People living in the Western Pacific and South-East Asia regions, as well as middle-aged or older workers are the most affected.
PRETORIA, May 17 (ANA) – Long working hours are killing thousands of people a year, a trend that might be worsened by the coronavirus pandemic, according to a report jointly published by the World Health Organization (WHO) and the International Labour Organization (ILO) on Monday.
The first such global study of its kind showed 745,000 people had died in 2016 from stroke and heart disease as a consequence of working over long hours.
The deaths occurred mostly in men, who accounted for 72 percent. People living in the Western Pacific and South-East Asia regions, as well as middle-aged or older workers were the most affected.
The study concludes that a working week of 55 or more hours is associated with an estimated 35 percent higher risk of a stroke and a 17 percent higher risk of dying from ischemic heart disease, compared to working 35-40 hours a week.
The study did not cover the period of the Covid-19 pandemic, but WHO said the transition to working remotely as well as the global economic slowdown resulting from the health crisis may have increased the risks associated with long working hours.
“The COVID-19 pandemic has significantly changed the way many people work,“ WHO Director-General Dr Tedros Adhanom Ghebreyesus said in a statement accompanying the report.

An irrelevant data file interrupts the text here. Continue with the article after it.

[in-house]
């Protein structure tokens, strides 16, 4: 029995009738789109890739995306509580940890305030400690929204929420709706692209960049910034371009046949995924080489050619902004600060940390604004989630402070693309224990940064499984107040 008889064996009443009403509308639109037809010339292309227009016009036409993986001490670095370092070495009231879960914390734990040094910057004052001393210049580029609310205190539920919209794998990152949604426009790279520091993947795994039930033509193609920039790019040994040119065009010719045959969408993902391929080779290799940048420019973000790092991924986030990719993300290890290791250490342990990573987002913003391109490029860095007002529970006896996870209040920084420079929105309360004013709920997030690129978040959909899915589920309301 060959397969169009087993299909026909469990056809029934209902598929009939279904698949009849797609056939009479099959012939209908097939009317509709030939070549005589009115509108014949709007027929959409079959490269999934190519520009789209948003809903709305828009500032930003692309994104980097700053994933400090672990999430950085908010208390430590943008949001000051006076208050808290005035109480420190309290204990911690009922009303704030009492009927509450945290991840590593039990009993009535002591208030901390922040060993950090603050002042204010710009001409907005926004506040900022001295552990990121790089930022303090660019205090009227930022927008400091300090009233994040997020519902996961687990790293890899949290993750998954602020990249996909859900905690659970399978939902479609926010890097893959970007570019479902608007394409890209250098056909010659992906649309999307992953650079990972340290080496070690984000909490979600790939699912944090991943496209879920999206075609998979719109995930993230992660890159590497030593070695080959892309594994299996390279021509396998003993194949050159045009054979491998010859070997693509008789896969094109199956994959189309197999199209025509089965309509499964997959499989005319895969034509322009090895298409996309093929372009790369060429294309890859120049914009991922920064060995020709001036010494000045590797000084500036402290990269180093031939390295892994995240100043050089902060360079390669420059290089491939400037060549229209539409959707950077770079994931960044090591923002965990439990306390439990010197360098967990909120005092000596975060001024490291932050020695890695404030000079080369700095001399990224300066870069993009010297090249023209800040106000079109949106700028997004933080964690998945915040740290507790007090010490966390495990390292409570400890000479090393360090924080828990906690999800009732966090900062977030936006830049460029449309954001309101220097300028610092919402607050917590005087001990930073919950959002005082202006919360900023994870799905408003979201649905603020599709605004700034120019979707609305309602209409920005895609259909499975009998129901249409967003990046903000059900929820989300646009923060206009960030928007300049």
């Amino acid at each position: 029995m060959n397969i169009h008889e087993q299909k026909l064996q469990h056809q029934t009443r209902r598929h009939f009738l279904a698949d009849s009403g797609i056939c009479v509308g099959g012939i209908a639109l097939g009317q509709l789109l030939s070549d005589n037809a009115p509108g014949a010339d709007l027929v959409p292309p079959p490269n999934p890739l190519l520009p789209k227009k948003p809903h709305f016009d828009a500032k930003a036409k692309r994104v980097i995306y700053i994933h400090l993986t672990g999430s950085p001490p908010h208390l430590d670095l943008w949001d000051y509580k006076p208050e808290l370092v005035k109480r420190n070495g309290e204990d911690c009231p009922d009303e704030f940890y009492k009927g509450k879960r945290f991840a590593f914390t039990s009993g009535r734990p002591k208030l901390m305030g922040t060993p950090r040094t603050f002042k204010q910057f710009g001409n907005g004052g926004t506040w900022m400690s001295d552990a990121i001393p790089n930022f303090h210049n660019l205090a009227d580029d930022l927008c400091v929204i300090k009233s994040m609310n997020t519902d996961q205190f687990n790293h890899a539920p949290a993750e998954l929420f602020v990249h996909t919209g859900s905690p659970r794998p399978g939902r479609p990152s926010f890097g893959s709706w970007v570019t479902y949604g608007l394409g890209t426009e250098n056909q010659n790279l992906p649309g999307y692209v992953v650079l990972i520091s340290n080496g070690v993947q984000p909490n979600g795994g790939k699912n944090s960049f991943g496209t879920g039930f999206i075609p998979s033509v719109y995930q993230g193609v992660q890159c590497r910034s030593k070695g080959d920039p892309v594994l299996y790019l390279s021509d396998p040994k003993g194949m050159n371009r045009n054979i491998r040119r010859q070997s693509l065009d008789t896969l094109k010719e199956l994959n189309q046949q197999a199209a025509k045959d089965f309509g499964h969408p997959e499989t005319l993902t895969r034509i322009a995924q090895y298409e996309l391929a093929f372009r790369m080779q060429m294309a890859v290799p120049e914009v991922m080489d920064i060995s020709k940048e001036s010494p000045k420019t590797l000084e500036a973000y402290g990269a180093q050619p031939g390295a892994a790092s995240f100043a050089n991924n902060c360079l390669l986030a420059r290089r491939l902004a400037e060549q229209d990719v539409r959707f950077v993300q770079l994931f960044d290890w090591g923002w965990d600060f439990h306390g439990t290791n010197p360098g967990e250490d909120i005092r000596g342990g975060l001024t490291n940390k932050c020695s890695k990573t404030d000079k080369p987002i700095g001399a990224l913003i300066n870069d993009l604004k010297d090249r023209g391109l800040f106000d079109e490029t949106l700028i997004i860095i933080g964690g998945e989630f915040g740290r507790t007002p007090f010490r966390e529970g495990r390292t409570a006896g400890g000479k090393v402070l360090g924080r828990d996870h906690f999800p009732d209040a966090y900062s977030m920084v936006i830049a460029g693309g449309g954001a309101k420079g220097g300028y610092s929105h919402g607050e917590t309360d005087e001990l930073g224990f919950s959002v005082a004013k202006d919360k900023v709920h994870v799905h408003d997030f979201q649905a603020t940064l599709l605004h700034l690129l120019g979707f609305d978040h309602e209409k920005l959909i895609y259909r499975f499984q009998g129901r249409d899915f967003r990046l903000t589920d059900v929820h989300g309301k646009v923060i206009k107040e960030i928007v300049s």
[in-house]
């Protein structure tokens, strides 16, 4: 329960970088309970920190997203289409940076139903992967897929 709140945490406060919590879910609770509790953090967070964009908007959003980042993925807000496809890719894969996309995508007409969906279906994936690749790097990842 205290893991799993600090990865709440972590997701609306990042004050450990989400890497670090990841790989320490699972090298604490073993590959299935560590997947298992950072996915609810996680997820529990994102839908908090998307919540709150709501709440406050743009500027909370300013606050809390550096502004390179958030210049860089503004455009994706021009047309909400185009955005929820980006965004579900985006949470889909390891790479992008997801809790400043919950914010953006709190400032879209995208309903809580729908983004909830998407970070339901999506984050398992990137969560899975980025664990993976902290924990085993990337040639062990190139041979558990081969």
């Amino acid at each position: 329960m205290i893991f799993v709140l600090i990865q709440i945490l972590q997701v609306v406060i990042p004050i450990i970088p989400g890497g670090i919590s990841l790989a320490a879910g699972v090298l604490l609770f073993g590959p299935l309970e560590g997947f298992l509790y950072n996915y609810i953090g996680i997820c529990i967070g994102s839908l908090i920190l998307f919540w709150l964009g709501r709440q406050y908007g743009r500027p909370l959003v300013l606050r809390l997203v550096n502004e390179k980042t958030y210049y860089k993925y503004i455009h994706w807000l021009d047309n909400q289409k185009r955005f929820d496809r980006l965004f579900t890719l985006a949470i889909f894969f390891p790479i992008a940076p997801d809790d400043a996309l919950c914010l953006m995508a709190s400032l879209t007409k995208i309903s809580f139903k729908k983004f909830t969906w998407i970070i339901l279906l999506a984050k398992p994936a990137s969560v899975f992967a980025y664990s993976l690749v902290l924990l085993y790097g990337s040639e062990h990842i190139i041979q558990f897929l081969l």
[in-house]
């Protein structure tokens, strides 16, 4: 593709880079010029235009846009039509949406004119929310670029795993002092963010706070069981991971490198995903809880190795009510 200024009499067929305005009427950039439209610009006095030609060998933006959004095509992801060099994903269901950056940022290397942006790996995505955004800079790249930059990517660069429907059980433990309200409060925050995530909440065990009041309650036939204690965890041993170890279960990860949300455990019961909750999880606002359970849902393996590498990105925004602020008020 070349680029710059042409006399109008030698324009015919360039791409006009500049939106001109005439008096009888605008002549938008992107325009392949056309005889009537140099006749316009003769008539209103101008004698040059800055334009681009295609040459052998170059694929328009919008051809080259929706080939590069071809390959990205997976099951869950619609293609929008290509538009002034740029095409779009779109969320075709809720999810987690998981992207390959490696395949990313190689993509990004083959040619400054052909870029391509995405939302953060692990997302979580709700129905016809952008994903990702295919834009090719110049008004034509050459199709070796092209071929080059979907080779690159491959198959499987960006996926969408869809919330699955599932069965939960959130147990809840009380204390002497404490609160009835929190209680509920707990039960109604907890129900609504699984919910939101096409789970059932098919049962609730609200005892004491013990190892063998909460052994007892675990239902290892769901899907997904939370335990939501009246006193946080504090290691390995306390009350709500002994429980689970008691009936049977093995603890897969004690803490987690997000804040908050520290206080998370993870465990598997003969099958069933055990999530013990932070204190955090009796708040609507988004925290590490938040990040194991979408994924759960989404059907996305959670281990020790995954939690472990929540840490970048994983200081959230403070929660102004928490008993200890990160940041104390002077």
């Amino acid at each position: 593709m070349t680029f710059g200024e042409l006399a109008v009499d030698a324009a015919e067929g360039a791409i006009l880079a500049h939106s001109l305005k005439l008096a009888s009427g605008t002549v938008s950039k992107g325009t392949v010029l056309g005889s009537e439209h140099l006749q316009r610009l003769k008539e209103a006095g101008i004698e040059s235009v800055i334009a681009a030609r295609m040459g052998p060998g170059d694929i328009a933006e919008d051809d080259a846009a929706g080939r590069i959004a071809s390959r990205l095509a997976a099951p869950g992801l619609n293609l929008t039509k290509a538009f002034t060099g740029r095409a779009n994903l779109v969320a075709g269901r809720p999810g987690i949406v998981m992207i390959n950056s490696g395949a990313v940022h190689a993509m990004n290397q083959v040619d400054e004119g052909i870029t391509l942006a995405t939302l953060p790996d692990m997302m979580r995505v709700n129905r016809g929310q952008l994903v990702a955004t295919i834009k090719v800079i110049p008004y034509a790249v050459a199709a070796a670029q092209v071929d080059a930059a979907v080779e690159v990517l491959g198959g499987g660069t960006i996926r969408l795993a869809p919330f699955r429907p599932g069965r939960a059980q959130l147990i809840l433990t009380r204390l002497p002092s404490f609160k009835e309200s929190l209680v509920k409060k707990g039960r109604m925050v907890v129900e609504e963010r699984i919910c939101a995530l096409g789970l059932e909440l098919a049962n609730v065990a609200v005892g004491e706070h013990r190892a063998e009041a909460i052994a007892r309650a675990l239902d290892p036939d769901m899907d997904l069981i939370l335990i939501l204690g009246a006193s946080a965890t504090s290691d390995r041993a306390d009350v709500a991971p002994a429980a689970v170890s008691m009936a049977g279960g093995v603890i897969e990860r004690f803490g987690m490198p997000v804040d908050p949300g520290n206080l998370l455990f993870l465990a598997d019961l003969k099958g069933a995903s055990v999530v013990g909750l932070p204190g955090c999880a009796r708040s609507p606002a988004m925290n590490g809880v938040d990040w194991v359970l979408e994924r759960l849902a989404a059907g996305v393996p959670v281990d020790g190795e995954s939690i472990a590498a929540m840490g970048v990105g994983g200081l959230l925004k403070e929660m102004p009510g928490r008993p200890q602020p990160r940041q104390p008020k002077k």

“Teleworking has become the norm in many industries, often blurring the boundaries between home and work. In addition, many businesses have been forced to scale back or shut down operations to save money, and people who are still on the payroll end up working longer hours. No job is worth the risk of stroke or heart disease. Governments, employers and workers need to work together to agree on limits to protect the health of workers.”
WHO’S director in the department of environment, climate change and health Dr Maria Neira said working 55 hours or more per week was a serious health hazard.
“It’s time that we all, governments, employers, and employees wake up to the fact that long working hours can lead to premature death,” Neira said.
Capping working hours would be beneficial for employers as that had been shown to increase productivity, WHO added.
“It’s really a smart choice to not increase long working hours in an economic crisis,“ the United Nations health agency’s technical officer Frank Pega said.
– African News Agency (ANA), Editing by Stella Mapenzauswa
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